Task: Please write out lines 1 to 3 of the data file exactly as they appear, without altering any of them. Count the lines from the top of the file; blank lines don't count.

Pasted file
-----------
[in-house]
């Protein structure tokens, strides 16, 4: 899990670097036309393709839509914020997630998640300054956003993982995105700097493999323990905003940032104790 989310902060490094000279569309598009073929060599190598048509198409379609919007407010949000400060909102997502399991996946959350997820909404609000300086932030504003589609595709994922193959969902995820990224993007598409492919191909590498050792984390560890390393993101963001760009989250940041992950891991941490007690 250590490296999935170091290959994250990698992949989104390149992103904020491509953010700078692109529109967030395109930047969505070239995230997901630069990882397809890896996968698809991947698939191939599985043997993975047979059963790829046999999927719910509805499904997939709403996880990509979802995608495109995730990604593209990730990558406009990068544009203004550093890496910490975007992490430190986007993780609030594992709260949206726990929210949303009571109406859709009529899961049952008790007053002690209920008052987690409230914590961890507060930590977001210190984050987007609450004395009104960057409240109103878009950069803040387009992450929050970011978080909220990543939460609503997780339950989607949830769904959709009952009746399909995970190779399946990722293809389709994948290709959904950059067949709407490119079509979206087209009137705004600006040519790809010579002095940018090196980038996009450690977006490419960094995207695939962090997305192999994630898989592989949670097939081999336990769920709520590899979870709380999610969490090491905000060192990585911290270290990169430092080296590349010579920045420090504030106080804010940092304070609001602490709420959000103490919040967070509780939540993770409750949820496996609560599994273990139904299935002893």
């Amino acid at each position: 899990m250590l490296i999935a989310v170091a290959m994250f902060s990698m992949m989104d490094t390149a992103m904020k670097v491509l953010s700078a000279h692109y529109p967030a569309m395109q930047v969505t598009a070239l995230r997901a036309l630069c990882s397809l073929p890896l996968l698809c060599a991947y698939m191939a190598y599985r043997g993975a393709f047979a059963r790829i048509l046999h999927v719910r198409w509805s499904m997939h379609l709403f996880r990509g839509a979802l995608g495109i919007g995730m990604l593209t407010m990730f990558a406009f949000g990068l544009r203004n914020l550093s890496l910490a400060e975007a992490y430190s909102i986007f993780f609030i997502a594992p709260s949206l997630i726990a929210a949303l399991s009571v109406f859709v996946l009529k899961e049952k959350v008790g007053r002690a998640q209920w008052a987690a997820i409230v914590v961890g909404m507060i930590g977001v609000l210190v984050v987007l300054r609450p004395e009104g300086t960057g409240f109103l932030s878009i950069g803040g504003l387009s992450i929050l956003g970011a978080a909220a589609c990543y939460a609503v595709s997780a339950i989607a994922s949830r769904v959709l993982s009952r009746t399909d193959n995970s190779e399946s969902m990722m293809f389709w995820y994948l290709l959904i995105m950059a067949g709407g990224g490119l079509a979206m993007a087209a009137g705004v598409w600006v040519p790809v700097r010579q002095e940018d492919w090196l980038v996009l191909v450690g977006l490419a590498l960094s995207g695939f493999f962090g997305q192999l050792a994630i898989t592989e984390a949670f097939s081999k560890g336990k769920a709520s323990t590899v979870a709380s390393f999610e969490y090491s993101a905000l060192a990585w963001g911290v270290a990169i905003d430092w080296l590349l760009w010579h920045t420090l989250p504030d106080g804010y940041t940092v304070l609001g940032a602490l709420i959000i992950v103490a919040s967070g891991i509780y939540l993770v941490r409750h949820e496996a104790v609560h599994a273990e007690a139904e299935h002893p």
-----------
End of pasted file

[in-house]
């Protein structure tokens, strides 16, 4: 899990670097036309393709839509914020997630998640300054956003993982995105700097493999323990905003940032104790 989310902060490094000279569309598009073929060599190598048509198409379609919007407010949000400060909102997502399991996946959350997820909404609000300086932030504003589609595709994922193959969902995820990224993007598409492919191909590498050792984390560890390393993101963001760009989250940041992950891991941490007690 250590490296999935170091290959994250990698992949989104390149992103904020491509953010700078692109529109967030395109930047969505070239995230997901630069990882397809890896996968698809991947698939191939599985043997993975047979059963790829046999999927719910509805499904997939709403996880990509979802995608495109995730990604593209990730990558406009990068544009203004550093890496910490975007992490430190986007993780609030594992709260949206726990929210949303009571109406859709009529899961049952008790007053002690209920008052987690409230914590961890507060930590977001210190984050987007609450004395009104960057409240109103878009950069803040387009992450929050970011978080909220990543939460609503997780339950989607949830769904959709009952009746399909995970190779399946990722293809389709994948290709959904950059067949709407490119079509979206087209009137705004600006040519790809010579002095940018090196980038996009450690977006490419960094995207695939962090997305192999994630898989592989949670097939081999336990769920709520590899979870709380999610969490090491905000060192990585911290270290990169430092080296590349010579920045420090504030106080804010940092304070609001602490709420959000103490919040967070509780939540993770409750949820496996609560599994273990139904299935002893």
């Amino acid at each position: 899990m250590l490296i999935a989310v170091a290959m994250f902060s990698m992949m989104d490094t390149a992103m904020k670097v491509l953010s700078a000279h692109y529109p967030a569309m395109q930047v969505t598009a070239l995230r997901a036309l630069c990882s397809l073929p890896l996968l698809c060599a991947y698939m191939a190598y599985r043997g993975a393709f047979a059963r790829i048509l046999h999927v719910r198409w509805s499904m997939h379609l709403f996880r990509g839509a979802l995608g495109i919007g995730m990604l593209t407010m990730f990558a406009f949000g990068l544009r203004n914020l550093s890496l910490a400060e975007a992490y430190s909102i986007f993780f609030i997502a594992p709260s949206l997630i726990a929210a949303l399991s009571v109406f859709v996946l009529k899961e049952k959350v008790g007053r002690a998640q209920w008052a987690a997820i409230v914590v961890g909404m507060i930590g977001v609000l210190v984050v987007l300054r609450p004395e009104g300086t960057g409240f109103l932030s878009i950069g803040g504003l387009s992450i929050l956003g970011a978080a909220a589609c990543y939460a609503v595709s997780a339950i989607a994922s949830r769904v959709l993982s009952r009746t399909d193959n995970s190779e399946s969902m990722m293809f389709w995820y994948l290709l959904i995105m950059a067949g709407g990224g490119l079509a979206m993007a087209a009137g705004v598409w600006v040519p790809v700097r010579q002095e940018d492919w090196l980038v996009l191909v450690g977006l490419a590498l960094s995207g695939f493999f962090g997305q192999l050792a994630i898989t592989e984390a949670f097939s081999k560890g336990k769920a709520s323990t590899v979870a709380s390393f999610e969490y090491s993101a905000l060192a990585w963001g911290v270290a990169i905003d430092w080296l590349l760009w010579h920045t420090l989250p504030d106080g804010y940041t940092v304070l609001g940032a602490l709420i959000i992950v103490a919040s967070g891991i509780y939540l993770v941490r409750h949820e496996a104790v609560h599994a273990e007690a139904e299935h002893p």